When Oklahoma prosecutors back a criminal justice bill, chances are it will become law. 

Oklahoma district attorneys lobbied for or against 47 bills from 2015 to 2018, according to a study published June 3 by the University of North Carolina School of Law’s Prosecutor and Politics Project. The state’s 27 prosecutors were most likely to support bills that proposed expanding criminal law or increasing punishments for certain offenses, but did lobby for nine more lenient bills, researchers noted. 

For example, district attorneys opposed a 2017 bill that would have reduced some larceny and forgery crimes from felonies to misdemeanors. While the measure passed through the House and Senate with widespread support, it stalled in a conference committee and was never forwarded to the governor’s desk for final approval. 

In 2018, district attorneys worked with former Gov. Mary Fallin and lawmakers to craft three criminal justice reform bills, including a measure that prohibited judges from using a person’s prior felony drug possession conviction to enhance a subsequent sentence. All three bills — S.B. 64, S.B. 689 and H.B. 2286 — were signed into law.

State lawmakers passed 59.4% percent of prosecutor-backed bills and struck down every measure they opposed during the four-year study period. Overall, 22% of criminal justice bills introduced in the legislature from 2015 to 2018 were enacted.

Oklahoma prosecutors meet in two closely related but separate groups, the Oklahoma District Attorney’s Council and the Oklahoma District Attorney’s Association. The Council functions as a state agency that provides advisory and administrative support. The Association, which budgeted $48,000 in F.Y. 2020 to lobby the Legislature, operates as a nonprofit advocacy organization. 

Carissa Byrne Hessick, director and lead researcher for the Prosecutor and Politics Project, said prosecutors should have a voice in the legislative process because they’re bound by state law. But in most states, Hessick said district attorneys haven’t been transparent about their lobbying efforts and the public is unaware of their political activity.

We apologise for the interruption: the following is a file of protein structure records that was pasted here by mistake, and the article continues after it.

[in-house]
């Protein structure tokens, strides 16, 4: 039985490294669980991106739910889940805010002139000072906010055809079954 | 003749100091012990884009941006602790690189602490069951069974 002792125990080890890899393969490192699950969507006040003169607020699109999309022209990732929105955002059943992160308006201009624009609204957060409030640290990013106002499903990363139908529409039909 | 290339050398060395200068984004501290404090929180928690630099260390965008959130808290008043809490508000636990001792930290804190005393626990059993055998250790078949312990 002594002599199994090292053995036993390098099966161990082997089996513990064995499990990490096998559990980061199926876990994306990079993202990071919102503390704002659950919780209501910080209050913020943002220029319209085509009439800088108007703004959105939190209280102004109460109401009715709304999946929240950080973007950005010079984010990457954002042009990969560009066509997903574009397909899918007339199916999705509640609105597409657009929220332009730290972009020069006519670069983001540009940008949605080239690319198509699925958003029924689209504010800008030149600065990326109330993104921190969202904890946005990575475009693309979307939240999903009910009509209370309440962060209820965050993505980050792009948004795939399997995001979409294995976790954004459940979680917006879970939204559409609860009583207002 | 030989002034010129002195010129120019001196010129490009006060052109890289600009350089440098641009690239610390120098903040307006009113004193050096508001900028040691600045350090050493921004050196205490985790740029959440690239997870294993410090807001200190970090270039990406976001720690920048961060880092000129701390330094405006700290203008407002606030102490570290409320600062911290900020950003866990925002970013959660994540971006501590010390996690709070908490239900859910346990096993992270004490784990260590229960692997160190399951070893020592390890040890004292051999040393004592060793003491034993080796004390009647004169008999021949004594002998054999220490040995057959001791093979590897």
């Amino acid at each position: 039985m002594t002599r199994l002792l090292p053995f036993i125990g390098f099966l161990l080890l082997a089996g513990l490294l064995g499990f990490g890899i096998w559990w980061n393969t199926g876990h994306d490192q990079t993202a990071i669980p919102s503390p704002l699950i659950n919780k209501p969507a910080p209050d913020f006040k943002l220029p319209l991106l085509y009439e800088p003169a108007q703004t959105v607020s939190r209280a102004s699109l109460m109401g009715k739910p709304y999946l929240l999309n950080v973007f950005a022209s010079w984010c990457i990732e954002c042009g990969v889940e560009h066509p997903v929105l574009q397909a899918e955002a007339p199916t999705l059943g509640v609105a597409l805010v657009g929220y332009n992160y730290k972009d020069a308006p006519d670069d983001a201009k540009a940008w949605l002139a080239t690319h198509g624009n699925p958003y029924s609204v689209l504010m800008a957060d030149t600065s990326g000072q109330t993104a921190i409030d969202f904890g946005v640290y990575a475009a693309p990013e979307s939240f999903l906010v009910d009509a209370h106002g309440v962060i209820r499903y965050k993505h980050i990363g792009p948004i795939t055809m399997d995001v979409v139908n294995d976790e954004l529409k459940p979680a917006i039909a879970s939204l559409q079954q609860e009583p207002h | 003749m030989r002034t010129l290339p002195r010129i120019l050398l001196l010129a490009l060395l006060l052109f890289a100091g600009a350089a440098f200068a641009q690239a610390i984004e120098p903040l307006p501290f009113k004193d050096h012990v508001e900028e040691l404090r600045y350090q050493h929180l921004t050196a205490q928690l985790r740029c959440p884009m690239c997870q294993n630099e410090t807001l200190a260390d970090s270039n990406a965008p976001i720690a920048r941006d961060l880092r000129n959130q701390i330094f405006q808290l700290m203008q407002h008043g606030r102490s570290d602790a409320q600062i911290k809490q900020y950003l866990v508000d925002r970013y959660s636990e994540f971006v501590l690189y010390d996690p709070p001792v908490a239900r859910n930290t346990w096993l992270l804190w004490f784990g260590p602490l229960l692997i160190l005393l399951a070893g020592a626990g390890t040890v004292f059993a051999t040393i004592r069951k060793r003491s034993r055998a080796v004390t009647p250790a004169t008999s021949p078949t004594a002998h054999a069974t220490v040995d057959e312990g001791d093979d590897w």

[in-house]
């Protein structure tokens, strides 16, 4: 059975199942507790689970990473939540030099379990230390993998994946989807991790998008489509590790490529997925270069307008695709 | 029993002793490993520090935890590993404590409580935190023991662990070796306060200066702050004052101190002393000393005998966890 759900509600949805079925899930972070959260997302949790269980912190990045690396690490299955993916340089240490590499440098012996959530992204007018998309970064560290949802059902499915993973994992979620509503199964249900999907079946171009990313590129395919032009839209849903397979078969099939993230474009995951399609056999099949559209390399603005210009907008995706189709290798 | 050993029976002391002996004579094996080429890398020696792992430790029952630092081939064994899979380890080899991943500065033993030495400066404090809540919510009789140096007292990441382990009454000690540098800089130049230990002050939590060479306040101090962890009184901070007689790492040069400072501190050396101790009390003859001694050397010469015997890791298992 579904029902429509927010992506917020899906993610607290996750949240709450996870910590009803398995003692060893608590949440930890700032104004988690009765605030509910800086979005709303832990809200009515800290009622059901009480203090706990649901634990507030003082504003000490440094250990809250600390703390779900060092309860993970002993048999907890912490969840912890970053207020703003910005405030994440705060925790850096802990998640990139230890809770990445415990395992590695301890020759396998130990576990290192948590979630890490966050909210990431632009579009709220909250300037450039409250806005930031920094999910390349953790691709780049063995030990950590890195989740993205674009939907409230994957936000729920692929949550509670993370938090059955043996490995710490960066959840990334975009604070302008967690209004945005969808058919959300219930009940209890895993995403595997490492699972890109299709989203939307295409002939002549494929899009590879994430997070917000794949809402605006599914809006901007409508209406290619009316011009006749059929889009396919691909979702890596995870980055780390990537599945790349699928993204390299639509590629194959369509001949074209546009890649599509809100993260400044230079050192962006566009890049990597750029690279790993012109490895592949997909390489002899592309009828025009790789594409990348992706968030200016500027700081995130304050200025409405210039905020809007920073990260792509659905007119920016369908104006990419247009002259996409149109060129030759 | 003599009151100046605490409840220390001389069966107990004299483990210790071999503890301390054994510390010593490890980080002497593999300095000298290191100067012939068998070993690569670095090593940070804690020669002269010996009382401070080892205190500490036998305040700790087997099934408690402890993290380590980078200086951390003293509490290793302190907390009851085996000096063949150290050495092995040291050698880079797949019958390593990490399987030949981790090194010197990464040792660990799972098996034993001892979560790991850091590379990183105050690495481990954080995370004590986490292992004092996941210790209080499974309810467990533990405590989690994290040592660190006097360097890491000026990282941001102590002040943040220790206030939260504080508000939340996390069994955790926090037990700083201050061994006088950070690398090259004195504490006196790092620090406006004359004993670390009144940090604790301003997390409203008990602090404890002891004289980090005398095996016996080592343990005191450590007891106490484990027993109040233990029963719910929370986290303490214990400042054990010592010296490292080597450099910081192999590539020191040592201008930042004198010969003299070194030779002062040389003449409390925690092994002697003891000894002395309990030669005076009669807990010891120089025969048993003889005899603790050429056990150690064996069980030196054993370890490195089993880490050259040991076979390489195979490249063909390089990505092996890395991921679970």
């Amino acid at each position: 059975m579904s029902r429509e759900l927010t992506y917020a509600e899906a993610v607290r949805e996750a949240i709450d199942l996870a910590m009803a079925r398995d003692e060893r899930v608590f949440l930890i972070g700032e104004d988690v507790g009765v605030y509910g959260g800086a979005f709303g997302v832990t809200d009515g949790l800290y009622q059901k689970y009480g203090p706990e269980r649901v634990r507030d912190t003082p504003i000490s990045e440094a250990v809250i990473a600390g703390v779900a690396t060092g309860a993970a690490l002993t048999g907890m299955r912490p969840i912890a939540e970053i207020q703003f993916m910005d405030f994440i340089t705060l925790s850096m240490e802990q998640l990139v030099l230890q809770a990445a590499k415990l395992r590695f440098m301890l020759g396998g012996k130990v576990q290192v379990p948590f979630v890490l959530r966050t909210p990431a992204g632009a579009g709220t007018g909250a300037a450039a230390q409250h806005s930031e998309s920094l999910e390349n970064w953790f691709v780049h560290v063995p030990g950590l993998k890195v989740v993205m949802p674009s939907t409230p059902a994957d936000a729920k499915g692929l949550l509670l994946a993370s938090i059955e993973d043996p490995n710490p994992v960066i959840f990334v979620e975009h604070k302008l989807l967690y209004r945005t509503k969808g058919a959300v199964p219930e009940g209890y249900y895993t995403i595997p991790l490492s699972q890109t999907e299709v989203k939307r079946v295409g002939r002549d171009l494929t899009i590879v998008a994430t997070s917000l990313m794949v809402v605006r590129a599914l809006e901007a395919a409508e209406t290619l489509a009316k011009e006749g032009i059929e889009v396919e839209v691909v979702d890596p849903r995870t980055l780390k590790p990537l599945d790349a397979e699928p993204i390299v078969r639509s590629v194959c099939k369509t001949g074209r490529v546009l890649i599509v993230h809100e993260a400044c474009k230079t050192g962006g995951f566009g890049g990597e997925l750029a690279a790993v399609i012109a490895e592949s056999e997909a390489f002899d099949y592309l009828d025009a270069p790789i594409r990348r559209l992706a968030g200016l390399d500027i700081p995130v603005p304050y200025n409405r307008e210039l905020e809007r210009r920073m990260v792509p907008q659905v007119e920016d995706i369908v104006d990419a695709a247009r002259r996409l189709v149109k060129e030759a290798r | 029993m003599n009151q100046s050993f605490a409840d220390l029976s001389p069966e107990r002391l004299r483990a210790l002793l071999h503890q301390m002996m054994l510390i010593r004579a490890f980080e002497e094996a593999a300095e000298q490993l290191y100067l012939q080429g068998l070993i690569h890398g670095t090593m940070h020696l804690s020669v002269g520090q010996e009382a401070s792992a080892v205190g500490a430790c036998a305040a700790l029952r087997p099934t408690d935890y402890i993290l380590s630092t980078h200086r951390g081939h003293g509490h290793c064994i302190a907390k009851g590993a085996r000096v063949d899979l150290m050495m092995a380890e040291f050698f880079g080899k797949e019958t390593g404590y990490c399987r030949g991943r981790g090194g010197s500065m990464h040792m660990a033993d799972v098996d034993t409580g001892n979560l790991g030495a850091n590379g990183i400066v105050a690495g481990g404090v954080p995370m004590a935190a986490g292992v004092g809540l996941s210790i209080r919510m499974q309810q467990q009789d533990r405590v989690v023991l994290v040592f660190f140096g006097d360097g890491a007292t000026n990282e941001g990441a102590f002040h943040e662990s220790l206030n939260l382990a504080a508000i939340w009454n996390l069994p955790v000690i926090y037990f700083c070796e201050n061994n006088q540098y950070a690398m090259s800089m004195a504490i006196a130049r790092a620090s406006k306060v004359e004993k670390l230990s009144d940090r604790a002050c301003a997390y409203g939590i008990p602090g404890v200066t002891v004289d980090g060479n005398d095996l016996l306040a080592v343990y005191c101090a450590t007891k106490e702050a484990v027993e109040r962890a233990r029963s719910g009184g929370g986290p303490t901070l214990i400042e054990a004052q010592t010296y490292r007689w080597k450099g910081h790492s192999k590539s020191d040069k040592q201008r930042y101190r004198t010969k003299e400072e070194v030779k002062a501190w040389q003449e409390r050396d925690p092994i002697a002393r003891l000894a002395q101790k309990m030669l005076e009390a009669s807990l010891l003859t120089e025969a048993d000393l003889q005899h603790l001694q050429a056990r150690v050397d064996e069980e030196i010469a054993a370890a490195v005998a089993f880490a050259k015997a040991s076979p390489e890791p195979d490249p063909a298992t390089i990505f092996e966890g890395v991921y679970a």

“If there’s going to be someone out there who’s making really consequential decisions, and the check on their power is elections, it’s important for voters to have access to information that lets us know how that power is being used,” Hessick said. “And for the most part that’s incredibly difficult to find.” 

Researchers used media reports and records from legislative hearings to determine whether prosecutors were lobbying a bill. What was most difficult to quantify was lobbying that happens behind closed doors, Hessick said. 

“If you asked me to put money on it, I’d say there’s a lot more lobbying going on than we were able to identify,” she said. “But we were still able to identify quite a lot.” 

Prosecutors nationwide were involved in 25% of criminal justice bills introduced in state legislatures. They were more likely to support tough-on-crime policies, but their lobbying efforts were most successful when supporting criminal justice reform bills. 

Oklahoma was one of four states, the others Arizona, Pennsylvania and Minnesota, where no prosecutor-opposed bill passed through the legislature throughout the study period. 

While Oklahoma prosecutors have successfully lobbied against bills in the legislature, the state’s voters have shown a willingness to enact ballot initiatives that most district attorneys disapprove of. 

Several prosecutors, including Tulsa County D.A. Steve Kunzweiler and Cleveland County D.A. Greg Mashburn, opposed State Question 780 in 2016, arguing that it would lead to higher crime rates and allow drug use to run rampant. Nearly three-fifths of Oklahoma voters approved the measure, which reclassified several drug and property crimes from felonies to misdemeanors. 

The Oklahoma District Attorney’s Association aggressively lobbied against State Question 805, a 2020 ballot initiative that would have stopped courts from imposing repeat sentence enhancements on certain nonviolent offenders. A wide swath of urban and rural voters rejected the ballot initiative in November. 

Keaton Ross covers democracy and criminal justice for Oklahoma Watch. Contact him at (405) 831-9753 or Kross@Oklahomawatch.org. Follow him on Twitter at @_KeatonRoss.

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